Compulsory Forgiveness

image

CN non descriptive mention of childhood sexual assault

I was raised Christian, with a firm belief in the importance of forgiveness. It wasn’t just what God commanded us to do; unforgiveness was a spiritual opening that a demon could exploit, a weakness in our spiritual armor we needed to fix.

The first person I couldn’t forgive was the man who molested me. No one told me it was okay to hate him if I needed to. Instead they told me that he was probably a molestation victim himself. I think the pervasive fear that I would therefore grow up one day to also molest a child was what set off my Obsessive Compulsive Disorder, which I wouldn’t have diagnosed for another thirteen years.

I got it into my head somehow that forgiving him was necessary to keep me from becoming like him. So I would try. Over and I over I prayed that God would soften my heart, and make me capable of forgiveness. I wrote his sin on scraps of paper, buried them under crosses and burned them in fires, tried to pretend what he did was forgivable.

This spiritual burden plagued me until I lost my faith, and now I have no fear of it. I know that I would never hurt a child, and that I have no desire to. I know that intrusive thoughts of horrible things I would never do is a symptom of faulty brain chemistry, not an accurate prediction of the future. And I never forgave him. I didn’t have to. The narrative that my forgiveness was required or healthy was a lie.

Advertisements

One thought on “Compulsory Forgiveness

  1. At least one of the parables of forgiveness that Jesus speaks in the Gospels has a man first begging for forgiveness. But if a true Christian must also forgive people who to our knowledge aren’t sorry for what they’ve done I’m not willing to be a true Christian. I mean like you’ve demonstrated Angie, that type of forgiveness really hurts the forgiver. I guess some would argue that when you march up to your unrepentant enemy and say you forgive them you might make an emotional impression on them of some sort, but then again your forgiveness might be totally mocked by your enemy, leaving you emotionally worse off.

    Frankly I don’t think that Christianity does a complete job of explaining forgiveness and how it can be used. I think it is true sometimes that when we are angry at someone’s crime, we recall our own crimes and it takes away our anger leaving us feeling better. But there are many circumstances where it’s impossible to accept that our own crimes against others were anywhere near the crimes against us. The Christian parables talk of forgiving others, just as God has forgiven us for our crimes. Frankly it would be nice if recalling the forgiveness of our own crimes, made us feel more forgiving of the crimes against us, but it’s ridiculous and harmful trying to convince ourselves that the crimes of a child were anywhere near as bad as those of the child’s assaulter.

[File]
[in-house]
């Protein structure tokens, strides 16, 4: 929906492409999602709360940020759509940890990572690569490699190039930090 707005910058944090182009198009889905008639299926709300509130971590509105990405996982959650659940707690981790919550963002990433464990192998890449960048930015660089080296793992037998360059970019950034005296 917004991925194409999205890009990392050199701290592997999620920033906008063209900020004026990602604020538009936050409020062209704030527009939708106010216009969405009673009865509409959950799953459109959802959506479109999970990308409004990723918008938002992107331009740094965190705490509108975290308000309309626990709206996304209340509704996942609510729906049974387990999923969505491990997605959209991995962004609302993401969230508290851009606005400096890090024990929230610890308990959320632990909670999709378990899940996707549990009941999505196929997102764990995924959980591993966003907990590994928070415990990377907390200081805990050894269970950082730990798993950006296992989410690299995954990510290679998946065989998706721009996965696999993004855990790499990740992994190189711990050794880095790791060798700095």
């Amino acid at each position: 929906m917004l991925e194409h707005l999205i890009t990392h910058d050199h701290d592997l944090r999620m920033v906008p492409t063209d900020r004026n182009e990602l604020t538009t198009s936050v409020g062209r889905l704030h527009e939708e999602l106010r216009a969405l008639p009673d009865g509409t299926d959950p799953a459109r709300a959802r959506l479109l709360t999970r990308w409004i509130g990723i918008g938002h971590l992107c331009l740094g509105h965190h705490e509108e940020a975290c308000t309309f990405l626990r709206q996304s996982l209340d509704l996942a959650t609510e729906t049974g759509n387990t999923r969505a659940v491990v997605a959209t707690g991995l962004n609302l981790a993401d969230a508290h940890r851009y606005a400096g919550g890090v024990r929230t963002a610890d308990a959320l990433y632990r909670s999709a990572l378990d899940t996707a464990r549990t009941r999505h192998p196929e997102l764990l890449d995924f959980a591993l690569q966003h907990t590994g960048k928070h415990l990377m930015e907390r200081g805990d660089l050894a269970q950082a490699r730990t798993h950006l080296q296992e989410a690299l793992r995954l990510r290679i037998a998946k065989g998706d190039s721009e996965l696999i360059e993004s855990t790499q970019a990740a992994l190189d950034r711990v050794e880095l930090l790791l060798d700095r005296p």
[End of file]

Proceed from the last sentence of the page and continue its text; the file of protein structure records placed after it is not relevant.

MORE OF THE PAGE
There is the question, “What does a person have to do to earn forgiveness?”. Certainly I don’t think forgiveness should come as cheaply as some Christians expect. The idea behind the the crucifixion is that “God” put himself through hell in order to forgive mankind for their sins, but how could a mere mortal expect to do that and why would they even want to? I understand the idea that Christian redemption isn’t necessarily a cheap gift, because many people are overcome with grief at the though of somebody suffering for their crimes, but generally I think this is all spiritual, philosophical stuff, not to be taken too seriously. In cold hard reality I think all should be expected to do something to earn their forgiveness. I don’t think that people should put themselves through hell so as not to feel anger at people who have hurt them. I don’t think there is any real pride in doing that. At the same time though if you genuinely do sympathize with your enemy, I don’t necessarily think that you should put that down as weakness. Maybe understanding your enemy can help take away your anger and make you feel better. Even if your enemy still isn’t sorry. I do still think you should make your enemy do SOME of fence-mending though to earn your forgiveness.

    Like

Leave a Reply

Fill in your details below or click an icon to log in:

WordPress.com Logo

You are commenting using your WordPress.com account. Log Out / Change )

Twitter picture

You are commenting using your Twitter account. Log Out / Change )

Facebook photo

You are commenting using your Facebook account. Log Out / Change )

Google+ photo

You are commenting using your Google+ account. Log Out / Change )

Connecting to %s